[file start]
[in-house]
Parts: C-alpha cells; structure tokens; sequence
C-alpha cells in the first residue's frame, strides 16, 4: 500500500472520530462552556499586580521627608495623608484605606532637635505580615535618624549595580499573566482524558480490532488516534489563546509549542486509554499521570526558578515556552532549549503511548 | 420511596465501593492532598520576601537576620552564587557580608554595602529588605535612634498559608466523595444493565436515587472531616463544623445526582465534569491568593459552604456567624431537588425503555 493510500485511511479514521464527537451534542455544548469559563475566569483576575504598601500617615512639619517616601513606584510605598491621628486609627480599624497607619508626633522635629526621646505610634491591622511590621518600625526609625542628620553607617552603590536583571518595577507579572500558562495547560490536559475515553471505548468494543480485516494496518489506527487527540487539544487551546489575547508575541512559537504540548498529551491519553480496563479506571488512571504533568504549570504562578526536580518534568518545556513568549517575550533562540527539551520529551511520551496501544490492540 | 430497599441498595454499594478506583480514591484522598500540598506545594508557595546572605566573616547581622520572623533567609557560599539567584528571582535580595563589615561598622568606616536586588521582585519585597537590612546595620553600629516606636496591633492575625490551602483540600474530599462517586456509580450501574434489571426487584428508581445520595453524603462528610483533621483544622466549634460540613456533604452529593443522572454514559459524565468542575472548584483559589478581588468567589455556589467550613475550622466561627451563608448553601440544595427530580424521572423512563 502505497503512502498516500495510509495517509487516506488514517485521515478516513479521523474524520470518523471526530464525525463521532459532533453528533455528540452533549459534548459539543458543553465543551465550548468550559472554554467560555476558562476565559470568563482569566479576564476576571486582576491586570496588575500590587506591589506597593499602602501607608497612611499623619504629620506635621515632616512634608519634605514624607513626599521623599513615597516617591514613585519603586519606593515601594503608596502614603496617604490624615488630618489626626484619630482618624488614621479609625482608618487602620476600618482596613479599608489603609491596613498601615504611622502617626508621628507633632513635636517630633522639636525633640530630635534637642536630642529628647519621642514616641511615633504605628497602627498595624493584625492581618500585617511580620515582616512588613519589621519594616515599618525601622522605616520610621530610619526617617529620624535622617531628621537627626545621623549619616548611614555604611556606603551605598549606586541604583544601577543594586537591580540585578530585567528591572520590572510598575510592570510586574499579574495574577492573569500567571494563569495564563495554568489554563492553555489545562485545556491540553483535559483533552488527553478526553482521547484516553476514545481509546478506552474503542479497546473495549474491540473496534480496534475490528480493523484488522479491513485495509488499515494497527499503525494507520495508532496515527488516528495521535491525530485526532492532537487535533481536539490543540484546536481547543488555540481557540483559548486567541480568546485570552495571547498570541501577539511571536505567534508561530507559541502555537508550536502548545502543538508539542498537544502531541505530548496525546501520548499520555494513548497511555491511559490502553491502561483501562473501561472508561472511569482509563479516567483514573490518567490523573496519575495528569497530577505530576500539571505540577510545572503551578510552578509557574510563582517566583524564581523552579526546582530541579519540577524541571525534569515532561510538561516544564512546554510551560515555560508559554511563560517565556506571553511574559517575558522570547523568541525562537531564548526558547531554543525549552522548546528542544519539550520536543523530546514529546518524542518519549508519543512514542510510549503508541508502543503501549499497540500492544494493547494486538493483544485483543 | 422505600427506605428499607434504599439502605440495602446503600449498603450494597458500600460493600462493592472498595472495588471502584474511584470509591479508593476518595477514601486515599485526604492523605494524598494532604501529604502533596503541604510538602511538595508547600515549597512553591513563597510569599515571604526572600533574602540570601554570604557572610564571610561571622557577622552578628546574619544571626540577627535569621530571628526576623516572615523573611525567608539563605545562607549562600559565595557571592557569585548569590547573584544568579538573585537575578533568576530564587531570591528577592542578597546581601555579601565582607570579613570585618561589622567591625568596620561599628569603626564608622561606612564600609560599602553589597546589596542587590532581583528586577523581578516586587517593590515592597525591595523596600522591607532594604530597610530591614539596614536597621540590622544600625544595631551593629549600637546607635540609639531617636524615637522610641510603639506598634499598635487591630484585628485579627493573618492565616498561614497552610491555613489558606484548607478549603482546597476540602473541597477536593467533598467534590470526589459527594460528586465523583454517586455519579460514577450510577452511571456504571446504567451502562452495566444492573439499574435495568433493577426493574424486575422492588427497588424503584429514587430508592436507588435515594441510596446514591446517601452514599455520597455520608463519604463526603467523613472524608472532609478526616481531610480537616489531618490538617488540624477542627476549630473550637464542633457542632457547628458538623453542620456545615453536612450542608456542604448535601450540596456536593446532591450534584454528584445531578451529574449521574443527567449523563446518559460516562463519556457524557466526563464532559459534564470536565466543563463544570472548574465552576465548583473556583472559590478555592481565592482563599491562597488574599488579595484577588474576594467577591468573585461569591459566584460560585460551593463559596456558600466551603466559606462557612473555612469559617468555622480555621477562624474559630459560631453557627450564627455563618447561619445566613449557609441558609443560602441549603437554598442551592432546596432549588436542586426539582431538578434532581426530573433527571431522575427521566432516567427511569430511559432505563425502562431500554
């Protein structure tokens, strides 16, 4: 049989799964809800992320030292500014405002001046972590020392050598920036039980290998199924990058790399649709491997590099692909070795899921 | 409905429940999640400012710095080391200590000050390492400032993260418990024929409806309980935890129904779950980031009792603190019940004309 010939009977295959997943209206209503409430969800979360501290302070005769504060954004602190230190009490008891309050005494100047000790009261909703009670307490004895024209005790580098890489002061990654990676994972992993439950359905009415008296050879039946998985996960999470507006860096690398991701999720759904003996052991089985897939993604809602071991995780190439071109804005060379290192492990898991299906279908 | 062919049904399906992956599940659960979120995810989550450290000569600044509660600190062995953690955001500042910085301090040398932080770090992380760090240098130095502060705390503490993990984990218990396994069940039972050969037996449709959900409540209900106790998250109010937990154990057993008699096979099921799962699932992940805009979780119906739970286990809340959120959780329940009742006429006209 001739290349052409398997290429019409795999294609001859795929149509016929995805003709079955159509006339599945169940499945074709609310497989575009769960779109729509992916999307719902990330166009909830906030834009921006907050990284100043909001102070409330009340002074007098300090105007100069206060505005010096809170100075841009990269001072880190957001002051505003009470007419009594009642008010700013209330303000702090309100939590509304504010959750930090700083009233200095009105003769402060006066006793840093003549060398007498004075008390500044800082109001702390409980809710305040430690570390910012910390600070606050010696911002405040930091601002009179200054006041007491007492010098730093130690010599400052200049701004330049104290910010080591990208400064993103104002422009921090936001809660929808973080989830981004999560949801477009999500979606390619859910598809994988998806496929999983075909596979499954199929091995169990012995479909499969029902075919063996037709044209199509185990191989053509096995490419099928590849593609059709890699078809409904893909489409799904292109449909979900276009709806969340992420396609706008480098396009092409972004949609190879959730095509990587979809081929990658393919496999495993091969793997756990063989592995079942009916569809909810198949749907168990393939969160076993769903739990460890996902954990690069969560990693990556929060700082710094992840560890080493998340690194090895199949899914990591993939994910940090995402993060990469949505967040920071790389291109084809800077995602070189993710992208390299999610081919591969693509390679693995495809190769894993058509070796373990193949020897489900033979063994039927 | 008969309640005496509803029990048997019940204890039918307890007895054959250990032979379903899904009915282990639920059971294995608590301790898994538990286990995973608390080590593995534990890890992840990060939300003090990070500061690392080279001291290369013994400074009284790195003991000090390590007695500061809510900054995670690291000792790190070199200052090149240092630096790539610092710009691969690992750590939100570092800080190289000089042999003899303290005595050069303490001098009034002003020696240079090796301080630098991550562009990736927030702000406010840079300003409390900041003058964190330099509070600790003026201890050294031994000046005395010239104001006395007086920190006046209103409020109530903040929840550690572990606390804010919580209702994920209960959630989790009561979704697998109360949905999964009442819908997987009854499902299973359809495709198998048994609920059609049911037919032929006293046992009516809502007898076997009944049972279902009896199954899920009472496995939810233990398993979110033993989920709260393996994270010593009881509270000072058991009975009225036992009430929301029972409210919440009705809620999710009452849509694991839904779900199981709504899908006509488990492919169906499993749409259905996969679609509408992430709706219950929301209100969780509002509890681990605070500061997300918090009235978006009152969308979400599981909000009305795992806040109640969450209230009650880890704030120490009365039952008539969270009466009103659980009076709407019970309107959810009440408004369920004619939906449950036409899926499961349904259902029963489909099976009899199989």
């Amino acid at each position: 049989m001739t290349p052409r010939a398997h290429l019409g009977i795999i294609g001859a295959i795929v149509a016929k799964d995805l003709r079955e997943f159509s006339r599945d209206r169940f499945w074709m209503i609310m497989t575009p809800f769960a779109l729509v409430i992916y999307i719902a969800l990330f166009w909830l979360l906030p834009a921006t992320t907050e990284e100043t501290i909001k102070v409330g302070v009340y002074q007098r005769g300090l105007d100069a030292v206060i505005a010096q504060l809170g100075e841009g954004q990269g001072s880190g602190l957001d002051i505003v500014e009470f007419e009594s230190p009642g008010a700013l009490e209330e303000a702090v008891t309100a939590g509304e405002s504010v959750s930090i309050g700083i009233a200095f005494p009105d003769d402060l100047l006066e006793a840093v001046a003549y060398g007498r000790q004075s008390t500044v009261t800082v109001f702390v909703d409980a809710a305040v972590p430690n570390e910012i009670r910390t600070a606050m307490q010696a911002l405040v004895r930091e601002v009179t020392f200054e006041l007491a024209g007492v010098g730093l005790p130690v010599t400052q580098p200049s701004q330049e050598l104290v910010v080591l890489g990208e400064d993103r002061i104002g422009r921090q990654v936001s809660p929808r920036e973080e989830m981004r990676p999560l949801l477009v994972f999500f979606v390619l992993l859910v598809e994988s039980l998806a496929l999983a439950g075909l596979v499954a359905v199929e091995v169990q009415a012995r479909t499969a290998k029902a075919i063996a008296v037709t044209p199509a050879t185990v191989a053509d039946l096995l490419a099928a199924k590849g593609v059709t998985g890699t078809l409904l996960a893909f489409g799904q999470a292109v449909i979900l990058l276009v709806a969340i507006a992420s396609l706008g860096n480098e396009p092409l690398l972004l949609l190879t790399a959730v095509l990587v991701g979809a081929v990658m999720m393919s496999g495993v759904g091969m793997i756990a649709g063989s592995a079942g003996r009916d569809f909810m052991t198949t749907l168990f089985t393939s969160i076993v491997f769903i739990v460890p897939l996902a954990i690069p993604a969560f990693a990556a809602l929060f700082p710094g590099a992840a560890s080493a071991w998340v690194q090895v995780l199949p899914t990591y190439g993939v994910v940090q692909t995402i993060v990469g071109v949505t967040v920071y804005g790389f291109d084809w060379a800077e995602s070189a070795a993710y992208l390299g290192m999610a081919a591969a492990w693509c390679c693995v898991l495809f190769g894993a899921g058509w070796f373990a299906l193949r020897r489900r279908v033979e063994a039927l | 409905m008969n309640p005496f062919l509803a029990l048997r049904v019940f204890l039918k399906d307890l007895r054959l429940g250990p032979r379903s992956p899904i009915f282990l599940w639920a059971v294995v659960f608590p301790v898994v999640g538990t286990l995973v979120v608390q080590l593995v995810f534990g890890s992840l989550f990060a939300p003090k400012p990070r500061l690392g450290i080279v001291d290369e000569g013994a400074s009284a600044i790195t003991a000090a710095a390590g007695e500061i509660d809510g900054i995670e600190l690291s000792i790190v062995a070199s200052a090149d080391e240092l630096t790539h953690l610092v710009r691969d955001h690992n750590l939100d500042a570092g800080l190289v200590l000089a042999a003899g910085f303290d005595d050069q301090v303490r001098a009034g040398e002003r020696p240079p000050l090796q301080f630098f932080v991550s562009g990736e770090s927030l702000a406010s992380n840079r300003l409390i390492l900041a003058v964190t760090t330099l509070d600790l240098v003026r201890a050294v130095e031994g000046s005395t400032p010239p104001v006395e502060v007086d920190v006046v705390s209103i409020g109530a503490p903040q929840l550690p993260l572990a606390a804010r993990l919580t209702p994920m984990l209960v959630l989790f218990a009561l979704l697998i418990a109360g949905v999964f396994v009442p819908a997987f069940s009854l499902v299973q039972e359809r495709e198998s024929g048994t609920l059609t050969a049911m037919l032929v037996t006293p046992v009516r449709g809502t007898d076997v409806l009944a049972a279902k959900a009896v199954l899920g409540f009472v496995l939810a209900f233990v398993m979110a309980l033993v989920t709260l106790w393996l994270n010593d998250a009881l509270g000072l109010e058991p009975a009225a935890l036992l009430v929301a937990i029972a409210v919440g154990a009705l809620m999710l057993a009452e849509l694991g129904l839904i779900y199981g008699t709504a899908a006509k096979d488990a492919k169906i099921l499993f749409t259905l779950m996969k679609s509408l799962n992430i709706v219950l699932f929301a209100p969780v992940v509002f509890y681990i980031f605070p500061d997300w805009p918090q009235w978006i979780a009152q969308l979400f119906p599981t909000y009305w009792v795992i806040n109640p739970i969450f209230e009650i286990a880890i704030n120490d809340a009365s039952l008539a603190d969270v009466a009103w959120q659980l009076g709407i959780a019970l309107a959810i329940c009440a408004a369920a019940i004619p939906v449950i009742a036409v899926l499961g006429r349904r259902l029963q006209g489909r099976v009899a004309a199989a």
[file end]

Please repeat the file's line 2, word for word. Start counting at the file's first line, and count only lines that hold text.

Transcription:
Parts: C-alpha cells; structure tokens; sequence